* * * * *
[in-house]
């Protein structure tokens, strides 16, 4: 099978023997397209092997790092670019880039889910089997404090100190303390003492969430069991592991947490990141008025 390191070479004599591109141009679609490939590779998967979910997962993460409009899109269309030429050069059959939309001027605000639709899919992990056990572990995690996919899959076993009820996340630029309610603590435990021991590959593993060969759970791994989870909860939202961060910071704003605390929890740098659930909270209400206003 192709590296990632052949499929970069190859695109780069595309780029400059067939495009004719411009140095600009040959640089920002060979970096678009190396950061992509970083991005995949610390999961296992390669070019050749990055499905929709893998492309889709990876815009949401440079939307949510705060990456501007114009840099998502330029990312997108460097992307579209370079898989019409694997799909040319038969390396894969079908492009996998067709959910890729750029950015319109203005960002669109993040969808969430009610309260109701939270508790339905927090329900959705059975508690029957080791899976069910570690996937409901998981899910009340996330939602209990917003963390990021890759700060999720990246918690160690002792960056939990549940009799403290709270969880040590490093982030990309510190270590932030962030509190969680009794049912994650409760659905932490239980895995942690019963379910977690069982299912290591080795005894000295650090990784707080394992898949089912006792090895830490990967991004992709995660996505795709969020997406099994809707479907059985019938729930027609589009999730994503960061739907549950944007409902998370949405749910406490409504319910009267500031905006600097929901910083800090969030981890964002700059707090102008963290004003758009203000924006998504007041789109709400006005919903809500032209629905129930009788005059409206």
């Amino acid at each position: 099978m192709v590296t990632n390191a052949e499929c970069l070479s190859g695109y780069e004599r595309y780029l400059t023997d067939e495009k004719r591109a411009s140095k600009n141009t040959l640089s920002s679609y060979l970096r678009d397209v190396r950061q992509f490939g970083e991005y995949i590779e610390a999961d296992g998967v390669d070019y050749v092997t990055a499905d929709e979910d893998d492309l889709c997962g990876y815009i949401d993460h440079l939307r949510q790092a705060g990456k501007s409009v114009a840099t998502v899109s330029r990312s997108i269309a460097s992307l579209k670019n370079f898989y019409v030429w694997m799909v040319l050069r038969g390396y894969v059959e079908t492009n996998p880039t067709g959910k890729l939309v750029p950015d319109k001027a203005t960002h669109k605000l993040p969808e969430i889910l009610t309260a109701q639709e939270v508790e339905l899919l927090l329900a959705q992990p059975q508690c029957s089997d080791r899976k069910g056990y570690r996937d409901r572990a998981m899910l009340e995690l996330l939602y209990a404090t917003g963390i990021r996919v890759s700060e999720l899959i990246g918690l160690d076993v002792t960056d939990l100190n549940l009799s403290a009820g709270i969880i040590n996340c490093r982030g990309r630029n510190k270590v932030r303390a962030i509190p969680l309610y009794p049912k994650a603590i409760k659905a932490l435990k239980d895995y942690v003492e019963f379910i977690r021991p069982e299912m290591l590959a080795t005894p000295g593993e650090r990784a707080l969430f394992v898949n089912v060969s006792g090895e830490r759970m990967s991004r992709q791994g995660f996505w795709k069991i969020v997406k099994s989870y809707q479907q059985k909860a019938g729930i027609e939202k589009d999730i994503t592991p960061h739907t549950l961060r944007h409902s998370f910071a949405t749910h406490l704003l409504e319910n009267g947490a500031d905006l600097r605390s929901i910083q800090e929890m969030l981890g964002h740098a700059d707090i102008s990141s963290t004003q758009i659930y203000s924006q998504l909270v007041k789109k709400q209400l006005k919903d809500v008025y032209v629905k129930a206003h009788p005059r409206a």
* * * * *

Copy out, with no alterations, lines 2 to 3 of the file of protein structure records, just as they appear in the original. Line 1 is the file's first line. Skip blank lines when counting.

């Protein structure tokens, strides 16, 4: 099978023997397209092997790092670019880039889910089997404090100190303390003492969430069991592991947490990141008025 390191070479004599591109141009679609490939590779998967979910997962993460409009899109269309030429050069059959939309001027605000639709899919992990056990572990995690996919899959076993009820996340630029309610603590435990021991590959593993060969759970791994989870909860939202961060910071704003605390929890740098659930909270209400206003 192709590296990632052949499929970069190859695109780069595309780029400059067939495009004719411009140095600009040959640089920002060979970096678009190396950061992509970083991005995949610390999961296992390669070019050749990055499905929709893998492309889709990876815009949401440079939307949510705060990456501007114009840099998502330029990312997108460097992307579209370079898989019409694997799909040319038969390396894969079908492009996998067709959910890729750029950015319109203005960002669109993040969808969430009610309260109701939270508790339905927090329900959705059975508690029957080791899976069910570690996937409901998981899910009340996330939602209990917003963390990021890759700060999720990246918690160690002792960056939990549940009799403290709270969880040590490093982030990309510190270590932030962030509190969680009794049912994650409760659905932490239980895995942690019963379910977690069982299912290591080795005894000295650090990784707080394992898949089912006792090895830490990967991004992709995660996505795709969020997406099994809707479907059985019938729930027609589009999730994503960061739907549950944007409902998370949405749910406490409504319910009267500031905006600097929901910083800090969030981890964002700059707090102008963290004003758009203000924006998504007041789109709400006005919903809500032209629905129930009788005059409206």
């Amino acid at each position: 099978m192709v590296t990632n390191a052949e499929c970069l070479s190859g695109y780069e004599r595309y780029l400059t023997d067939e495009k004719r591109a411009s140095k600009n141009t040959l640089s920002s679609y060979l970096r678009d397209v190396r950061q992509f490939g970083e991005y995949i590779e610390a999961d296992g998967v390669d070019y050749v092997t990055a499905d929709e979910d893998d492309l889709c997962g990876y815009i949401d993460h440079l939307r949510q790092a705060g990456k501007s409009v114009a840099t998502v899109s330029r990312s997108i269309a460097s992307l579209k670019n370079f898989y019409v030429w694997m799909v040319l050069r038969g390396y894969v059959e079908t492009n996998p880039t067709g959910k890729l939309v750029p950015d319109k001027a203005t960002h669109k605000l993040p969808e969430i889910l009610t309260a109701q639709e939270v508790e339905l899919l927090l329900a959705q992990p059975q508690c029957s089997d080791r899976k069910g056990y570690r996937d409901r572990a998981m899910l009340e995690l996330l939602y209990a404090t917003g963390i990021r996919v890759s700060e999720l899959i990246g918690l160690d076993v002792t960056d939990l100190n549940l009799s403290a009820g709270i969880i040590n996340c490093r982030g990309r630029n510190k270590v932030r303390a962030i509190p969680l309610y009794p049912k994650a603590i409760k659905a932490l435990k239980d895995y942690v003492e019963f379910i977690r021991p069982e299912m290591l590959a080795t005894p000295g593993e650090r990784a707080l969430f394992v898949n089912v060969s006792g090895e830490r759970m990967s991004r992709q791994g995660f996505w795709k069991i969020v997406k099994s989870y809707q479907q059985k909860a019938g729930i027609e939202k589009d999730i994503t592991p960061h739907t549950l961060r944007h409902s998370f910071a949405t749910h406490l704003l409504e319910n009267g947490a500031d905006l600097r605390s929901i910083q800090e929890m969030l981890g964002h740098a700059d707090i102008s990141s963290t004003q758009i659930y203000s924006q998504l909270v007041k789109k709400q209400l006005k919903d809500v008025y032209v629905k129930a206003h009788p005059r409206a």